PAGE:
Classical Go Problem books
The following are classical problem collections from China and Japan. Several of them are completely available on Sensei's Library. Such collections sometimes share part of their problems, so you may encounter duplicates.
|Year||Title||Author/Editor||# and Type of Problems||Origin||Other Names||Available on SL?|
|c. 1100||Wangyou Qingle Ji|
|Li Yimin||34, Mixed||China||ENG: Carefree & Innocent Pastime Collection|
JPN: Bouyuu Seirakushuu
|No (Yes on OGS)|
|Yan Defu, Yan Tianzhang||347, Mixed||China||ENG: Gateway to All Marvels|
JPN: Gengen Gokyo (玄玄碁経)
KOR: Hyeon Hyeon Gi Gyeong (현현기경)
|1629||Xian Ji Wu Ku|
|Lu Xuanyu and his son||419, L&D||China||ENG: Arsenal of Immortal Devices|
|Zhuchang Fang||490||China||ENG: |
|Guo Bailing, Tao Shiyu||1473, Mixed||China||ENG: Endgame Collection|
JPN: Kanzufu (官子譜)
KOR: Gwan Ja Bo (관자보)
|No (Partially yes on OGS. See the main article for full electronic versions)|
|Huang Longshi||361||China||ENG: |
|Inoue Dosetsu Inseki||183, L&D||Japan||CHN: Fayanglun (发阳论)|
ENG: Analysis of Generating Yang
KOR: Wiki Balyangron (위기발양론)
|Hayashi Genbi||520, Mixed (classified by type)||Japan||CHN: Qijing Zhongmiao (棋经众妙)|
ENG: Brilliancies from Go Classics
KOR: Ki Kyeung Joong Myo (기경중묘)
|Akaboshi Intetsu||69, L&D||Japan||CHN: Xuanlan (玄览)|
ENG: Mysterious Vision
|No (Yes on OGS)|
|Hayashi Genbi||297, Endgame and tesuji||Japan||CHN: Qijing Jingmiao (棋经精妙)|
ENG: Best of the Go Classics
KOR: Ki Kyeung Jeung Myo (기경정묘)
|Kishimoto Saichiro||130, Tesuji||Japan||CHN: |
|Honinbo Shusai||168, L&D||Japan||CHN: (围棋死活妙机)|
ENG: New Life & Death Brilliant Stratagems
Overview of the better known "Classic" works, list compiled by Harry Fearnley and John Fairbairn
Bill: 適情録 (Shiqing-lu) by 林応竜 (Lin Yinlong), 1525
This book came in 20 volumes. It contains some problems, as well as some opening positions. It contains 384 diagrams by a Japanese monk, Kyochu. The openings suggest that there was an initial position where, aside from the Black and White stones on diagonally opposite 4-4 points, Black had a stone on tengen. (See Sunjang Baduk for a different prescribed opening setup.)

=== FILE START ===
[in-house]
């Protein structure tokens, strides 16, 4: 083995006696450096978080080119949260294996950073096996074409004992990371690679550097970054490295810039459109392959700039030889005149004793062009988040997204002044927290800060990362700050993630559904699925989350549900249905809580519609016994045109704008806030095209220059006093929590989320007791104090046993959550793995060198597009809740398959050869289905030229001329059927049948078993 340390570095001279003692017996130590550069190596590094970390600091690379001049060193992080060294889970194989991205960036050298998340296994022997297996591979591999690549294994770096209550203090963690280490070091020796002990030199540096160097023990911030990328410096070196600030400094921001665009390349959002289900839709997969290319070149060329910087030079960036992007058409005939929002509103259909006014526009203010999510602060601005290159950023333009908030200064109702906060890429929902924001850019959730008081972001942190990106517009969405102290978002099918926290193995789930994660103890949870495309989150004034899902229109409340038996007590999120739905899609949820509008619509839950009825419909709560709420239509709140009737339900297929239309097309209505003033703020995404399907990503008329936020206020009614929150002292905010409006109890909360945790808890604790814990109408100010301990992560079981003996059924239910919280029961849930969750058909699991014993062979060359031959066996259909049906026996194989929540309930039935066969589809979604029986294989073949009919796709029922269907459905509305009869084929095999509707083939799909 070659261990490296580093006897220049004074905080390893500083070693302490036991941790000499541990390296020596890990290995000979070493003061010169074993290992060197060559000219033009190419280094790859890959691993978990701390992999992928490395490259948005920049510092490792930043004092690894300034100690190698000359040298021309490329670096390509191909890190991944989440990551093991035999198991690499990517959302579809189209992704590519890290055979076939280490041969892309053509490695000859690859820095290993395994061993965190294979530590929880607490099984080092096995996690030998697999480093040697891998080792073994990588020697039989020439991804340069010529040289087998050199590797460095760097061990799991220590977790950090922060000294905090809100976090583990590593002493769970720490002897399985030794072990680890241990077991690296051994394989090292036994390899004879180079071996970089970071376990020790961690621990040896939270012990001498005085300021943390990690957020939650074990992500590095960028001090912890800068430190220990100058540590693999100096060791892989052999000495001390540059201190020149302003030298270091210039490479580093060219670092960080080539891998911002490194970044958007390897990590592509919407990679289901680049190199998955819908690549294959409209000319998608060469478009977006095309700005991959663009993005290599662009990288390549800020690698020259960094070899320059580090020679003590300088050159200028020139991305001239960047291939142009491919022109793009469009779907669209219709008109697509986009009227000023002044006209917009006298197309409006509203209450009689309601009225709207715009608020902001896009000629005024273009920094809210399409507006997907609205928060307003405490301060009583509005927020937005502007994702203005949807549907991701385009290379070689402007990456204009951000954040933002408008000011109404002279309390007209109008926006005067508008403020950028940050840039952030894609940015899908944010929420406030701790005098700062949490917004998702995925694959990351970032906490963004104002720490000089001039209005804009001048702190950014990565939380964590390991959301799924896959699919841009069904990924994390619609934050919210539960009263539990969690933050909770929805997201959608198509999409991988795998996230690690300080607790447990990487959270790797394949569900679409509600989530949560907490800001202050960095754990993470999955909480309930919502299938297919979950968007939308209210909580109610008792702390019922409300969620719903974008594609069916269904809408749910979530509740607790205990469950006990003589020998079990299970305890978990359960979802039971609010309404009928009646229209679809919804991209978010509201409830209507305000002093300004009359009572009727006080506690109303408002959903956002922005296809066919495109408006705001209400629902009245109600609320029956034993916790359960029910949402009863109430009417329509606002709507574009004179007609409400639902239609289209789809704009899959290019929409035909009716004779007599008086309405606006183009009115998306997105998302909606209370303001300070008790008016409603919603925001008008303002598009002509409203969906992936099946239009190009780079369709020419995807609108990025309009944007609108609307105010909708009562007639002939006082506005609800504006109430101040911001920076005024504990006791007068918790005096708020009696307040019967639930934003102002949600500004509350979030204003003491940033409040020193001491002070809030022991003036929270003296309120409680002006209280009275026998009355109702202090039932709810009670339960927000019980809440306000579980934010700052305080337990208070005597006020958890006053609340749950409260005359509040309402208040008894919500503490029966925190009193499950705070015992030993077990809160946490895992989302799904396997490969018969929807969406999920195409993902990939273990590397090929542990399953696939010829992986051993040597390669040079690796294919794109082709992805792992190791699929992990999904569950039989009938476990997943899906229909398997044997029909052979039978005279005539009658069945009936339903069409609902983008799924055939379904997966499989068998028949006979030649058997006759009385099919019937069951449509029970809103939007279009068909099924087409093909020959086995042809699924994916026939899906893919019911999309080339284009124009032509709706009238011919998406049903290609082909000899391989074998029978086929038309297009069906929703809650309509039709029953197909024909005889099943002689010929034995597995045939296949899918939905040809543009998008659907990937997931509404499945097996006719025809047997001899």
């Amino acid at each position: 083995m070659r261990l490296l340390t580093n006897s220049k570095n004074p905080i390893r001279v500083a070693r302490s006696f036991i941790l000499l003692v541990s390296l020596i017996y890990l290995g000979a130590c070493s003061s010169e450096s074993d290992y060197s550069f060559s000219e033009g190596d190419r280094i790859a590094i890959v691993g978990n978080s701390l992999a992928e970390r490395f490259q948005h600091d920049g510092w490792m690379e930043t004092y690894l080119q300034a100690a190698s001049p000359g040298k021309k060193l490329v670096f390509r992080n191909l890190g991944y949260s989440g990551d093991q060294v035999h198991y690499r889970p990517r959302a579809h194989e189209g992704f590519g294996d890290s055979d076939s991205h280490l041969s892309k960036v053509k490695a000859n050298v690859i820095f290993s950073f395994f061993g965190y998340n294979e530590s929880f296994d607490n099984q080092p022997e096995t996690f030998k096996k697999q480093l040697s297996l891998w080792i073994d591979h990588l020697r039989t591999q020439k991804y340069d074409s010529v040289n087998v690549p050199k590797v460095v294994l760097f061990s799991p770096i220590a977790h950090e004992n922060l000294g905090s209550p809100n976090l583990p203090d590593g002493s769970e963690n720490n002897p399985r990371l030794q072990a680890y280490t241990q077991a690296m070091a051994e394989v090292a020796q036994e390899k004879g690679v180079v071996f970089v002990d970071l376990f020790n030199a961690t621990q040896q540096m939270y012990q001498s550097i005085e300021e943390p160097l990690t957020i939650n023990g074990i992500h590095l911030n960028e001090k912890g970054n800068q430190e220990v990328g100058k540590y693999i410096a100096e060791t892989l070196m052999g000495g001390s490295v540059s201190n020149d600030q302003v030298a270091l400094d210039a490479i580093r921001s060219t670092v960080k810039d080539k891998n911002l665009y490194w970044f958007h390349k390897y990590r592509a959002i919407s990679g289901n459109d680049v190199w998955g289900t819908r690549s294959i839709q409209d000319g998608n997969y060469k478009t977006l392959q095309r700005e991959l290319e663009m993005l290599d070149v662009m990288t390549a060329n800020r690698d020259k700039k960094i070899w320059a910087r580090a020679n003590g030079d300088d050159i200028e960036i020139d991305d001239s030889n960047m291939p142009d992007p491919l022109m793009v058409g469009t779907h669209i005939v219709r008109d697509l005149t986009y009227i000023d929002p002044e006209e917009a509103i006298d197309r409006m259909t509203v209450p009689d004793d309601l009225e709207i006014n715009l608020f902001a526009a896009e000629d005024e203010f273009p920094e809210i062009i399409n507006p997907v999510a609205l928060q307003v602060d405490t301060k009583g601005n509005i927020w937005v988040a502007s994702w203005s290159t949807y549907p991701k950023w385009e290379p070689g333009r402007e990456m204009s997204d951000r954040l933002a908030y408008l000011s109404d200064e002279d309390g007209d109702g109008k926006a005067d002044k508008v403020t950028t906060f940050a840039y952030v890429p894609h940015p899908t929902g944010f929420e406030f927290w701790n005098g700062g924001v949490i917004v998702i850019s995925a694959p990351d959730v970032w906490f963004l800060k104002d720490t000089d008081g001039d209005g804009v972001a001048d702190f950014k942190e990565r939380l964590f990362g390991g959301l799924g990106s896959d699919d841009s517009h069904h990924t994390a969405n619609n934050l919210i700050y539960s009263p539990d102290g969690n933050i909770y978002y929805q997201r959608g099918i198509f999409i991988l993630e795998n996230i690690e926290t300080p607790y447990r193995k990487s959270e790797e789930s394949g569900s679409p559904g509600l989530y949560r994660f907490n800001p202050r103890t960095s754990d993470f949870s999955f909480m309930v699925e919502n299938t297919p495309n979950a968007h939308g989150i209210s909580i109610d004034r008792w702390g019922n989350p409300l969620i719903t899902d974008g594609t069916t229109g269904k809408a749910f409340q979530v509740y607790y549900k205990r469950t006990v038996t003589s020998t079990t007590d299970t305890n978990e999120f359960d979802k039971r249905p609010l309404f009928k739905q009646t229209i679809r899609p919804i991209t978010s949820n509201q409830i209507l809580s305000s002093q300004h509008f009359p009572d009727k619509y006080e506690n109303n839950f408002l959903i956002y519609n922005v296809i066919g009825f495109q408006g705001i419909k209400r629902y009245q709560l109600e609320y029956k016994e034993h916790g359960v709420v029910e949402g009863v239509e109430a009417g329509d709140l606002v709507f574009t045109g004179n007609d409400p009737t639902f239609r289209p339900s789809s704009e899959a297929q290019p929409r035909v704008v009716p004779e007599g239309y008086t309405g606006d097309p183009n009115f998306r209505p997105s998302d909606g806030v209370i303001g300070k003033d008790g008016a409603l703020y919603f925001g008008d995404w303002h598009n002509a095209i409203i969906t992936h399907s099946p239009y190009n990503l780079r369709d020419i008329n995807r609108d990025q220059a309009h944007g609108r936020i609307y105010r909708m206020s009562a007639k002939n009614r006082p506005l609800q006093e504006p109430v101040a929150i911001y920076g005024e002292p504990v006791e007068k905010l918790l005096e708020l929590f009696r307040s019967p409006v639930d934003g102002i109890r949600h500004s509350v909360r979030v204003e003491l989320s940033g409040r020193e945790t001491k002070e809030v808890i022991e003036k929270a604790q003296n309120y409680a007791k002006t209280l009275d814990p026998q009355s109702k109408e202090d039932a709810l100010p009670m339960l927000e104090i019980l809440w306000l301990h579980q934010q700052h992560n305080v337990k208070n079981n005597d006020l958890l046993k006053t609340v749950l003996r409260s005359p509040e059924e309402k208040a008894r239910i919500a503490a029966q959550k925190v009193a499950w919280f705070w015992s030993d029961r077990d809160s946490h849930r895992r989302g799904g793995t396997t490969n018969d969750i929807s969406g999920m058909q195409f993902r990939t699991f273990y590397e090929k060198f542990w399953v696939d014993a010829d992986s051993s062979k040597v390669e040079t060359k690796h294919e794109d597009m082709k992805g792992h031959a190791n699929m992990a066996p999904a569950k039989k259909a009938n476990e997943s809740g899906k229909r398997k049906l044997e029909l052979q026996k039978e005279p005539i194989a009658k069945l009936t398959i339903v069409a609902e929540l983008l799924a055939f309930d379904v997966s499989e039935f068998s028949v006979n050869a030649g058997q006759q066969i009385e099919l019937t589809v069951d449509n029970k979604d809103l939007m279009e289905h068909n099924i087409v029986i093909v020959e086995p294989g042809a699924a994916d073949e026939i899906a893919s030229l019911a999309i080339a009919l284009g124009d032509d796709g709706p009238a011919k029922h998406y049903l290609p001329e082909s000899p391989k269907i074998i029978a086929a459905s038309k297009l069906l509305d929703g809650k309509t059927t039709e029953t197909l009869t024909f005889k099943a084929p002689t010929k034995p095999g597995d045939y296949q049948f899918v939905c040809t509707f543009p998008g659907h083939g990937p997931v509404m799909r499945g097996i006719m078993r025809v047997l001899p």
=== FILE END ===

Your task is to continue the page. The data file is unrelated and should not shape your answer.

John F. Without being wrong, this statement needs to be treated with care, especially as regards tengen. The Shiqing-lu of 1525 by Lin Yinlong is notorious for adding stones on tengen and/or reversing colours in games that are known from earlier texts. Lin was a very weak player and was mocked accordingly. This was a time when go polemics were in fashion and writers slagged each other off. As the famous Wang Shizhen said around this time, "Even if a person has made a name in expositions, poems or essays on go, it does not necessarily mean this is a proof of the writer's go ability." Lin was mocked because he was weak but also because of the title of his book. Shiqing is a made-up word. He indicated he plucked the two characters from a poem by Wang Anshi, but as Wang Anshi was known as one of the great weakies in go history, Lin's peers took the title to mean it was a collection of trivia (and in some senses it is - at times it belongs more to astrology than go). Lin defended himself by pointing out that the bulk of the content (8 of the 20 volumes) was by the Japanese monk Xuzhong, resident in Hangzhou and perhaps the most esteemed player of the early Ming. But Lin had lost many papers of Xuzhong's original works and reconstructed them from memory for Shiqinglu - we do not know how reliably.
The title can perhaps be best rendered as "Records of doing as the heart pleases". It is believed the poem by Wang that inspired it runs (in part): "When I play go I am in the mood to forget the hardships of travelling on horseback round the garrison forts of far-off regions, and I end up rushing about eagerly trying to catch the beautiful butterflies I saw in my dreams." Rather nice!
Maybe Lin can be said to have had the last laugh, as his book, errors and all, is now considered one of the most important documents for go history.
Anonymous: Could some players please list the suggested strength for the problem collection listed here. This would be very great. Thank you very much in advance.
John F. I had no part in compiling this list as it happens. I only answered a few queries from Harry, But I can tell you that generally the problems in the above list range from hard to very hard (5-dan plus), and in the case of Hatsuyoron to very, very, very, very hard (i.e. tough for pros). But every now and then a very easy problem will be found in some cases, which can create a misleading impression.
The easiest is the Gokyo Shumyo. The above makes it look like a Chinese book, but it's Japanese, and it's the book that goes by the name of Kanazawa Tesuji Series elsewhere on SL. The Guanzipu problems are mostly a kind of endgame problem (a type I call encroachment problems - the task is to encroach as much as possible into the enemy territory. In each case you need to exercise great care in getting a version that is correct in terms of both starting position and solutions. In the main, Internet versions have many defects, partly because the originals are also defective. An edited modern printed version is much the best bet.
There are quite a lot of other classic collections. If you tackle Gokyo Shumyo first you might find it sensible to move onto Gokyo Seimyo. Shikatsu Myoki and then Hatsuyoron you should leave until you are studying to be a pro.